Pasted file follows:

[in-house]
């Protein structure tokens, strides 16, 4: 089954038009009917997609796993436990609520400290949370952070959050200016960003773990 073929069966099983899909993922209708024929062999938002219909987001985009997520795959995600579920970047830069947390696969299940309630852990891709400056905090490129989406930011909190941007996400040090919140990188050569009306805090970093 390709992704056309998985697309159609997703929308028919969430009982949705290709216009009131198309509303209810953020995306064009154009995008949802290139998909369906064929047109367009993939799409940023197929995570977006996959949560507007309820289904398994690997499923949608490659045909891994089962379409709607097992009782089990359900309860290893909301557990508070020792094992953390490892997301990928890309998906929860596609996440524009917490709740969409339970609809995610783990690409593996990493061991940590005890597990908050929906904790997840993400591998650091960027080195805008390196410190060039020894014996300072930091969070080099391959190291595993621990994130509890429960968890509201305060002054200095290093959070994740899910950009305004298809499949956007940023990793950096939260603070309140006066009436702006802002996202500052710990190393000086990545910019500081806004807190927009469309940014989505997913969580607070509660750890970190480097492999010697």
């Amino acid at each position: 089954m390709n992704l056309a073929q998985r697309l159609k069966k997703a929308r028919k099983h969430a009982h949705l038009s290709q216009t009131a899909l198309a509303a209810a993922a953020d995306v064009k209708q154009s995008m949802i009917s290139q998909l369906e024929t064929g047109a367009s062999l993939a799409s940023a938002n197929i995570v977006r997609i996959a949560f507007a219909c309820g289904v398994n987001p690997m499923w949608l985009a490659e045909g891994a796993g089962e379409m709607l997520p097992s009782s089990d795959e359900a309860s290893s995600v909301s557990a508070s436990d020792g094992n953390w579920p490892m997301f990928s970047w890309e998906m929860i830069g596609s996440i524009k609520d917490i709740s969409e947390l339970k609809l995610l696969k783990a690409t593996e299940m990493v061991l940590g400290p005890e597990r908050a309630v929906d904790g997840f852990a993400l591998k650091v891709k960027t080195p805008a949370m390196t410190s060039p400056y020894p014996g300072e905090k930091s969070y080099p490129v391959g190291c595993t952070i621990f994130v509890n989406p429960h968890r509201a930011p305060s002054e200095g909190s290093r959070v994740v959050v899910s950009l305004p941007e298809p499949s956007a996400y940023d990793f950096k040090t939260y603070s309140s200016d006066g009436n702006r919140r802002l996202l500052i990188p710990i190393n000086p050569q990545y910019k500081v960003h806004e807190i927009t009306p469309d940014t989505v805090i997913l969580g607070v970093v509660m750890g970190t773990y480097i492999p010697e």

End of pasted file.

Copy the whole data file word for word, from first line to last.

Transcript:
[in-house]
């Protein structure tokens, strides 16, 4: 089954038009009917997609796993436990609520400290949370952070959050200016960003773990 073929069966099983899909993922209708024929062999938002219909987001985009997520795959995600579920970047830069947390696969299940309630852990891709400056905090490129989406930011909190941007996400040090919140990188050569009306805090970093 390709992704056309998985697309159609997703929308028919969430009982949705290709216009009131198309509303209810953020995306064009154009995008949802290139998909369906064929047109367009993939799409940023197929995570977006996959949560507007309820289904398994690997499923949608490659045909891994089962379409709607097992009782089990359900309860290893909301557990508070020792094992953390490892997301990928890309998906929860596609996440524009917490709740969409339970609809995610783990690409593996990493061991940590005890597990908050929906904790997840993400591998650091960027080195805008390196410190060039020894014996300072930091969070080099391959190291595993621990994130509890429960968890509201305060002054200095290093959070994740899910950009305004298809499949956007940023990793950096939260603070309140006066009436702006802002996202500052710990190393000086990545910019500081806004807190927009469309940014989505997913969580607070509660750890970190480097492999010697």
């Amino acid at each position: 089954m390709n992704l056309a073929q998985r697309l159609k069966k997703a929308r028919k099983h969430a009982h949705l038009s290709q216009t009131a899909l198309a509303a209810a993922a953020d995306v064009k209708q154009s995008m949802i009917s290139q998909l369906e024929t064929g047109a367009s062999l993939a799409s940023a938002n197929i995570v977006r997609i996959a949560f507007a219909c309820g289904v398994n987001p690997m499923w949608l985009a490659e045909g891994a796993g089962e379409m709607l997520p097992s009782s089990d795959e359900a309860s290893s995600v909301s557990a508070s436990d020792g094992n953390w579920p490892m997301f990928s970047w890309e998906m929860i830069g596609s996440i524009k609520d917490i709740s969409e947390l339970k609809l995610l696969k783990a690409t593996e299940m990493v061991l940590g400290p005890e597990r908050a309630v929906d904790g997840f852990a993400l591998k650091v891709k960027t080195p805008a949370m390196t410190s060039p400056y020894p014996g300072e905090k930091s969070y080099p490129v391959g190291c595993t952070i621990f994130v509890n989406p429960h968890r509201a930011p305060s002054e200095g909190s290093r959070v994740v959050v899910s950009l305004p941007e298809p499949s956007a996400y940023d990793f950096k040090t939260y603070s309140s200016d006066g009436n702006r919140r802002l996202l500052i990188p710990i190393n000086p050569q990545y910019k500081v960003h806004e807190i927009t009306p469309d940014t989505v805090i997913l969580g607070v970093v509660m750890g970190t773990y480097i492999p010697e």